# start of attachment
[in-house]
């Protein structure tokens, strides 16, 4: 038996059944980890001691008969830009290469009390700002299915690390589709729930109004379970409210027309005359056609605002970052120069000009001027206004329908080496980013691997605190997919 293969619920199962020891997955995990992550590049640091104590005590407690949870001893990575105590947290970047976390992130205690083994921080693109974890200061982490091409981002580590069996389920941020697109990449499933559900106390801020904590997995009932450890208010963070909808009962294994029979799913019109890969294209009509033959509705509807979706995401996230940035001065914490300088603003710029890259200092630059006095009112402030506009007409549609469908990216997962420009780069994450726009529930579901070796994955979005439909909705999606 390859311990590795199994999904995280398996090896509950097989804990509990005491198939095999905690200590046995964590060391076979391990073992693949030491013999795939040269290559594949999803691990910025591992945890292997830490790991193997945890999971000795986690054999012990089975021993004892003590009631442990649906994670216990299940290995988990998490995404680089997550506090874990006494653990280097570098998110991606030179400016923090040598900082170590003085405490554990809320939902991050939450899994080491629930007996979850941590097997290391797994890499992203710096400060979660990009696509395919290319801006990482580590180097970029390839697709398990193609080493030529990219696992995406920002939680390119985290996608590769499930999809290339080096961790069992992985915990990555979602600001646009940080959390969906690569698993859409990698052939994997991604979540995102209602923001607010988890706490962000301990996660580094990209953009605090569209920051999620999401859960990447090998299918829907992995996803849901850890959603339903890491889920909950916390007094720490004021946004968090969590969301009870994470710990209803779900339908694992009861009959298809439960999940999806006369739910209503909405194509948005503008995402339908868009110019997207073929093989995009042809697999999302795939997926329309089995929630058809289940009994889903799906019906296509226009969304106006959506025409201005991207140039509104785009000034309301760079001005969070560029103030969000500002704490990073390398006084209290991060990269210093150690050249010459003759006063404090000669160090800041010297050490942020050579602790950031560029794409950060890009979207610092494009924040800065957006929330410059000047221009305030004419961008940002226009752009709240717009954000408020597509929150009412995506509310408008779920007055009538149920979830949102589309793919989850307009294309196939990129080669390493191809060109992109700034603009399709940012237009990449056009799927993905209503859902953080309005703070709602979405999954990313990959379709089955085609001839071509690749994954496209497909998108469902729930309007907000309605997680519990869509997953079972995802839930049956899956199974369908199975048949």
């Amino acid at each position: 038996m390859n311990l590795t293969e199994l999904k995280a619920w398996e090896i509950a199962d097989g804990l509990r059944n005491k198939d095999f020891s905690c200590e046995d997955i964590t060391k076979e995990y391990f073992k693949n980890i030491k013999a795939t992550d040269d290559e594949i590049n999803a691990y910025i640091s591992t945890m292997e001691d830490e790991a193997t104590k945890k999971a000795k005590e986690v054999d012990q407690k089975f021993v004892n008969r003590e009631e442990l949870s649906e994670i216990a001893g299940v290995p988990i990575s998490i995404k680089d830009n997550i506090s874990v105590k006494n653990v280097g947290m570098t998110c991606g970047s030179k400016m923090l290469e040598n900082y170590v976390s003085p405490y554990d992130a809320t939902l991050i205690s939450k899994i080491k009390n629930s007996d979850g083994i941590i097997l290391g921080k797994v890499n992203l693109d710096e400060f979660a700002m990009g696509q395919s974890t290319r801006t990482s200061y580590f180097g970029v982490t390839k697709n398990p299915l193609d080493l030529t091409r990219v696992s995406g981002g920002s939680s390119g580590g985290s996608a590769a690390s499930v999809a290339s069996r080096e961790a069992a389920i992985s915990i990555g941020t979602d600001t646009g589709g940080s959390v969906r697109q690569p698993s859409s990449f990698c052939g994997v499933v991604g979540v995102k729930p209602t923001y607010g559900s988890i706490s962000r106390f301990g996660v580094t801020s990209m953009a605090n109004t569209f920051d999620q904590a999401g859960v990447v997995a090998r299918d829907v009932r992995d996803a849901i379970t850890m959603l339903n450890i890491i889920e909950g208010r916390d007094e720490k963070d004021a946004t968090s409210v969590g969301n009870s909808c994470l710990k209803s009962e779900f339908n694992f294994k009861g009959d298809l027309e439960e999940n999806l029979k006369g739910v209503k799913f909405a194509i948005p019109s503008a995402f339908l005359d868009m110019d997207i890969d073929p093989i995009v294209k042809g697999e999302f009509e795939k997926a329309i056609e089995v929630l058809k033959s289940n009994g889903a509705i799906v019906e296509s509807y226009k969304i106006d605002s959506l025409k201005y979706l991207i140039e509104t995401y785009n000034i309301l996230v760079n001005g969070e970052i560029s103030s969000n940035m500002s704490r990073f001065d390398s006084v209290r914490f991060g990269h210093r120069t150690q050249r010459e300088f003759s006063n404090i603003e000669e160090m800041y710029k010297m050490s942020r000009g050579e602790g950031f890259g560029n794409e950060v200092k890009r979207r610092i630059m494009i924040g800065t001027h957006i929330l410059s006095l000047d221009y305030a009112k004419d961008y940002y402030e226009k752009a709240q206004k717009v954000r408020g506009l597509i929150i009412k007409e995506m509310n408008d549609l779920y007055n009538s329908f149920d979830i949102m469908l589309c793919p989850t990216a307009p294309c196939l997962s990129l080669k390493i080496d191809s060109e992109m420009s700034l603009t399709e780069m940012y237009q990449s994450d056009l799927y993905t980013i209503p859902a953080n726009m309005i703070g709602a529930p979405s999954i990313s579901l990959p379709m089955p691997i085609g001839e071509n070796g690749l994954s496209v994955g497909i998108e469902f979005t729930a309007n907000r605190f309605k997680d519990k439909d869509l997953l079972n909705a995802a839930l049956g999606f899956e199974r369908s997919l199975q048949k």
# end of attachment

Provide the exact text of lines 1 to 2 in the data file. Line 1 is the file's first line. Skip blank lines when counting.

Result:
[in-house]
């Protein structure tokens, strides 16, 4: 038996059944980890001691008969830009290469009390700002299915690390589709729930109004379970409210027309005359056609605002970052120069000009001027206004329908080496980013691997605190997919 293969619920199962020891997955995990992550590049640091104590005590407690949870001893990575105590947290970047976390992130205690083994921080693109974890200061982490091409981002580590069996389920941020697109990449499933559900106390801020904590997995009932450890208010963070909808009962294994029979799913019109890969294209009509033959509705509807979706995401996230940035001065914490300088603003710029890259200092630059006095009112402030506009007409549609469908990216997962420009780069994450726009529930579901070796994955979005439909909705999606 390859311990590795199994999904995280398996090896509950097989804990509990005491198939095999905690200590046995964590060391076979391990073992693949030491013999795939040269290559594949999803691990910025591992945890292997830490790991193997945890999971000795986690054999012990089975021993004892003590009631442990649906994670216990299940290995988990998490995404680089997550506090874990006494653990280097570098998110991606030179400016923090040598900082170590003085405490554990809320939902991050939450899994080491629930007996979850941590097997290391797994890499992203710096400060979660990009696509395919290319801006990482580590180097970029390839697709398990193609080493030529990219696992995406920002939680390119985290996608590769499930999809290339080096961790069992992985915990990555979602600001646009940080959390969906690569698993859409990698052939994997991604979540995102209602923001607010988890706490962000301990996660580094990209953009605090569209920051999620999401859960990447090998299918829907992995996803849901850890959603339903890491889920909950916390007094720490004021946004968090969590969301009870994470710990209803779900339908694992009861009959298809439960999940999806006369739910209503909405194509948005503008995402339908868009110019997207073929093989995009042809697999999302795939997926329309089995929630058809289940009994889903799906019906296509226009969304106006959506025409201005991207140039509104785009000034309301760079001005969070560029103030969000500002704490990073390398006084209290991060990269210093150690050249010459003759006063404090000669160090800041010297050490942020050579602790950031560029794409950060890009979207610092494009924040800065957006929330410059000047221009305030004419961008940002226009752009709240717009954000408020597509929150009412995506509310408008779920007055009538149920979830949102589309793919989850307009294309196939990129080669390493191809060109992109700034603009399709940012237009990449056009799927993905209503859902953080309005703070709602979405999954990313990959379709089955085609001839071509690749994954496209497909998108469902729930309007907000309605997680519990869509997953079972995802839930049956899956199974369908199975048949």